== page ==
Finding methods for detecting objects in computer tomography images has been an active area of research in the medical and industrial imaging communities. While the raw image can be readily displayed as 2-D slices, 3-D analysis and visualization require explicitly defined object boundaries when creating 3-D models. A basic task in 3-D image processing is the segmentation of an image that classifies voxels/pixels into objects or groups. It is very computation intensive for processing because of the huge volume of data. The objective of this research is to find an efficient way to identify, isolate and enumerate 3-D objects in a given data set consisting of tomographic cross-sections of a device under test. In this research, an approach to 3-D image segmentation and rendering of CT data has been developed. Objects are first segmented from the background and then segmented between each other before 3-D rendering. During the first step of segmentation, current techniques of thresholding and image morphology provide a fast way to accomplish the work. During the second step of segmentation, a new method based on the watershed transform has been developed to deal with objects with deep connections. The new method takes advantage of the similarity between consecutive cross section images. The projections of the objects in the first image are taken as catchment basins for the second image. Only the different pixels in the second image are processed during segmentation. This not only saves time to find catchment basins, but also splits objects with deep connections that cannot be simply implemented by the watershed transform. A unique label has been issued to each object after segmentation. Objects can be distinguished well from each 2-D slice by their labels. This is a good preparation for 3-D rendering and quantitative analysis of each object. In this thesis, a novel 3-D rendering has been developed by surface rendering approach. A new and easier rendering model has been invented under the assumptions that light comes from the same side as the viewer, both of which are situated at infinity. It works fast because only surface pixels are being processed and interior pixels are left unprocessed. The surface intensity of the objects is attenuated by coefficients according to their distance from the viewer. The objects finally are shown from top and side views. Volume rendering was accomplished by sample images as well. In this research, the new method works several times faster than previous methods. After successful segmentation and rendering, the volume of each object can be easily calculated and the objects are recognizable in 3-D visualization. Keywords: 3-D Image Segmentation, 3-D Image Rendering, Watershed Transform, Surface Rendering, Thresholding, Morphological Transform.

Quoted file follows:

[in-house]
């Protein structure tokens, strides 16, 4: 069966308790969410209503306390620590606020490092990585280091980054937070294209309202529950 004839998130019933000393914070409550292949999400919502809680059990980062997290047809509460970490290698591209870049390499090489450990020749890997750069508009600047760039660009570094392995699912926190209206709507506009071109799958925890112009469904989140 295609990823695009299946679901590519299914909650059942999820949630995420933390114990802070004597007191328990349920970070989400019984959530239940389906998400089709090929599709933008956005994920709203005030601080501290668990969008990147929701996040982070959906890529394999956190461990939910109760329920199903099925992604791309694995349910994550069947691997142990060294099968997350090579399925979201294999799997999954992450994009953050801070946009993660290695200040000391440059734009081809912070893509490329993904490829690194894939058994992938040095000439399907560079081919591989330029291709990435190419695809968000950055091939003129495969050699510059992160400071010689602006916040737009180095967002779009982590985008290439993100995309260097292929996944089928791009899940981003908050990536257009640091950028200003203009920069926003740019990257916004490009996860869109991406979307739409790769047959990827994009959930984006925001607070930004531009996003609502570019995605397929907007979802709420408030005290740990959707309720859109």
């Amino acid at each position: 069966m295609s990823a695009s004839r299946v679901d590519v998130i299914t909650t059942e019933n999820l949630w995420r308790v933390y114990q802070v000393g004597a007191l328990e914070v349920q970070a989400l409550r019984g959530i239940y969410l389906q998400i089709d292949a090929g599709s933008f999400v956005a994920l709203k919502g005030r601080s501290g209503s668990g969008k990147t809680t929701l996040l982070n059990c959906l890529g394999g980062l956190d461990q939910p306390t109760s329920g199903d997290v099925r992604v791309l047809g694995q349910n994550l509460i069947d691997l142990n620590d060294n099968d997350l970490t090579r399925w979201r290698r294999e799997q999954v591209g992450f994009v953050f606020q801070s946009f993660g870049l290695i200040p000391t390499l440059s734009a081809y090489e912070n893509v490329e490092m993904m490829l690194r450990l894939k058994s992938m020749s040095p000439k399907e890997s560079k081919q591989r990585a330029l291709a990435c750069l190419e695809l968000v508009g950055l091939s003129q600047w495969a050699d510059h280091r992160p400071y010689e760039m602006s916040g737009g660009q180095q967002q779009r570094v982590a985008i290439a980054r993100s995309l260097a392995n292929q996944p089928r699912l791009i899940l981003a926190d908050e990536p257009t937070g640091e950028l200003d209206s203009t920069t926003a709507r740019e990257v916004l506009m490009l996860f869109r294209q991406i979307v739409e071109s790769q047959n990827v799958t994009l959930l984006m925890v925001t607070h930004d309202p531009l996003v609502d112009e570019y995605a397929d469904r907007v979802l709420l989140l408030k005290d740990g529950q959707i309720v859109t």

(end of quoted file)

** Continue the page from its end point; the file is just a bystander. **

Library of Congress Subject Headings
Image processing--Digital techniques; Three-dimensional imaging; Image reconstruction; Tomography
Department, Program, or Center
Chester F. Carlson Center for Imaging Science (COS)
Wang, Hui, "3-D image segmentation and rendering" (2003). Thesis. Rochester Institute of Technology. Accessed from
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